Former Cub Bobby Scales sent me a message in June.
|Has time improved
The ninth man’s life and career is unfolding like a TV movie. David Newhan grew up the son of famed L.A. Times baseball writer Ross Newhan. The young Newhan debuted in 1999, a versatile utilityman. In 2009, a surfing accident and broken neck seemed to end Newhan’s diamond career.
Some reporters questioned how Newhan could still walk, or even be alive.
Newhan went to spring training with the 2011 Padres, attempting a AAA comeback. That goal fell short. However, the love of baseball didn’t wane. Newhan became a coach at class A Lake Elsinore.
My 10th man is double-A hurler Pat Venditte, a relative youngster.
No, baseball’s first legitimate ambidextrous pitcher (aside from a 1995 inning by Greg A. Harris) is not one of the minors’ senior citizens. I think his lack of blazing fastball makes him questionable to the Yankees. I can’t imagine a team not needing lefty AND righty help. Buy one, get one free. Venditte will be a Youtube immortal, even if the majors don’t call. Cooperstown should call dibbies on Venditte’s reversible fielding glove.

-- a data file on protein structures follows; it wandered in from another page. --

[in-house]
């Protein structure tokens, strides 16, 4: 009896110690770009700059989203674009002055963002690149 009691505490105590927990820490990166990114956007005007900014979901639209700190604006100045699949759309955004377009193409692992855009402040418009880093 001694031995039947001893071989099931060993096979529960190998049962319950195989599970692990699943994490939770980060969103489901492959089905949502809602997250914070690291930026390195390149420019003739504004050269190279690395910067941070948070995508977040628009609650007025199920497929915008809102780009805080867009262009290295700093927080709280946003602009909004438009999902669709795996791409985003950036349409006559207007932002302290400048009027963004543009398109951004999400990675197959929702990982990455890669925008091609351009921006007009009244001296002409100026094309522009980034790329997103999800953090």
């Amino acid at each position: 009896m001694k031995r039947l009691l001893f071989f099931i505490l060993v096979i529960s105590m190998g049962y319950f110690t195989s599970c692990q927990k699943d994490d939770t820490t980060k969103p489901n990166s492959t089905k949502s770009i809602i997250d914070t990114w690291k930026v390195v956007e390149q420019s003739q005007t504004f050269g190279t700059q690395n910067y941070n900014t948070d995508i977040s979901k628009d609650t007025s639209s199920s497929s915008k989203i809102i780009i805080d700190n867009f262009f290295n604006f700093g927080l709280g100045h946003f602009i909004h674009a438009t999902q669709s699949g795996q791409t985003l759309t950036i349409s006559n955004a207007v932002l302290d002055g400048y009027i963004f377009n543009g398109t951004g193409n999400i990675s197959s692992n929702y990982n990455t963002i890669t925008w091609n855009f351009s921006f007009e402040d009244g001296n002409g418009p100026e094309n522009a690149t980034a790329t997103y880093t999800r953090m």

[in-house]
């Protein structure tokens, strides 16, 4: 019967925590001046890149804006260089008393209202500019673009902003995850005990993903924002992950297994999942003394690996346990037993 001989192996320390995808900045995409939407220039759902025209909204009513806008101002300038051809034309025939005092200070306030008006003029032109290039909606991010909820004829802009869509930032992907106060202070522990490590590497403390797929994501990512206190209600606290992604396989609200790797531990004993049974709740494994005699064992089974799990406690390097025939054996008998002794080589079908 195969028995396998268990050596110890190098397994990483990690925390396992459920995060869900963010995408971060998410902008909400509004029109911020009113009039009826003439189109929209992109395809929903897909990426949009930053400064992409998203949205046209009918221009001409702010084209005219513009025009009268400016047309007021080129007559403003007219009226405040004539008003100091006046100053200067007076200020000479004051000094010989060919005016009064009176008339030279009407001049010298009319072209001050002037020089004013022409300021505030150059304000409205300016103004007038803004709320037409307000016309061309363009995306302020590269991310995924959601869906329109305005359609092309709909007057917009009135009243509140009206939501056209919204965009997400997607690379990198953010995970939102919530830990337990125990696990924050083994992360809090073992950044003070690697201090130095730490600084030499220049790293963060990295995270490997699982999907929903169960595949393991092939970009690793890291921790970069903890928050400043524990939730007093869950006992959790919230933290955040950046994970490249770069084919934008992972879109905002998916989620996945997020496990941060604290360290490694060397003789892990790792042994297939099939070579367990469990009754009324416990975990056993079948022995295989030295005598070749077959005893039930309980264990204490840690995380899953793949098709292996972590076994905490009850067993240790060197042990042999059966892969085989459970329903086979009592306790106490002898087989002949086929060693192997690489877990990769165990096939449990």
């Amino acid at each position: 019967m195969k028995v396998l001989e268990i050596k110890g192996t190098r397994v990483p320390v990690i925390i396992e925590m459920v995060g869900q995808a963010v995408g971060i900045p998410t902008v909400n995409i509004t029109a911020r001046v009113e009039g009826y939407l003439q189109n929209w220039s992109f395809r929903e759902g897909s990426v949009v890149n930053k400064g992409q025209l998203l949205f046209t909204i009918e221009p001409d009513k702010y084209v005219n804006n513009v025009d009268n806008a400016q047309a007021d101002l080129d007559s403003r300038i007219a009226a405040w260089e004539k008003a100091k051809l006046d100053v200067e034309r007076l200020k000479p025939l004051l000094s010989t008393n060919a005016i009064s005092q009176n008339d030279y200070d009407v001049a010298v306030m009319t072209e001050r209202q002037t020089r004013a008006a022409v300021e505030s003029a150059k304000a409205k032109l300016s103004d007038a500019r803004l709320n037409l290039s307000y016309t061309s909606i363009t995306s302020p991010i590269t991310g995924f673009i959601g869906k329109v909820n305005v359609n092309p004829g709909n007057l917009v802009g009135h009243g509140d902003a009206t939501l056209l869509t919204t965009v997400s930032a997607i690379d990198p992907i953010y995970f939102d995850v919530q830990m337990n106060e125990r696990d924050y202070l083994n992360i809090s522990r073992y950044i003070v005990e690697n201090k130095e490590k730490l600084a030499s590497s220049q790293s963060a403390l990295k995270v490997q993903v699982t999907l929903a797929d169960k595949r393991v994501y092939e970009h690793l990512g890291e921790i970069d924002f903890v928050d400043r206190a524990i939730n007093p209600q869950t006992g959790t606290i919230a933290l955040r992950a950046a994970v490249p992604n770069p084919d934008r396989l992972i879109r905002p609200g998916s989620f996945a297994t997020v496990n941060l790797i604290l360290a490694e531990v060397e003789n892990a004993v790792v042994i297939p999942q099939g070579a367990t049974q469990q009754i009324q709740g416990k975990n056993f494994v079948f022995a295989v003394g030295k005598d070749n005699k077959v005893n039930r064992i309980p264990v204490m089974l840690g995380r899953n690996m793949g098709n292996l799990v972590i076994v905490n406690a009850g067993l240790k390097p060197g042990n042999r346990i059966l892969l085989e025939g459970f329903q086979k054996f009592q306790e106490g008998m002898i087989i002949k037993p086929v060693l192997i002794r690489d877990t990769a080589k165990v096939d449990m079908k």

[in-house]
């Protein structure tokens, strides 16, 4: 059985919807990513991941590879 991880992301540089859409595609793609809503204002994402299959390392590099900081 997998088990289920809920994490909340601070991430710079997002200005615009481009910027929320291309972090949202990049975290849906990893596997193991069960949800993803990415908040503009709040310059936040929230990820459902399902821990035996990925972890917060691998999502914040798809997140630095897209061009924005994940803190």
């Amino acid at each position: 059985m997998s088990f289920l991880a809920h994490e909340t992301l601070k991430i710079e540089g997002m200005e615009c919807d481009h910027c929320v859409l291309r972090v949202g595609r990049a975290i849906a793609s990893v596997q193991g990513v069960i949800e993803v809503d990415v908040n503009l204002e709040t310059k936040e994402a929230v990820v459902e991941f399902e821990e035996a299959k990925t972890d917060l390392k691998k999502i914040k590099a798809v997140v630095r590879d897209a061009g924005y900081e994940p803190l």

This batch of baseball warriors impress me. I’ve found a few other “old timers” still active in AAA. Sadly, according to results posted on http://www.sportscollectors.net/, these men stopped answering fan mail years ago. In a way, they gave up early.
I’m hoping the waning weeks of the season will produce some surprises. Don’t give up, guys. You throwback players are living history!
Coming Friday: Pitcher Dennis Bennett ponders possibilities.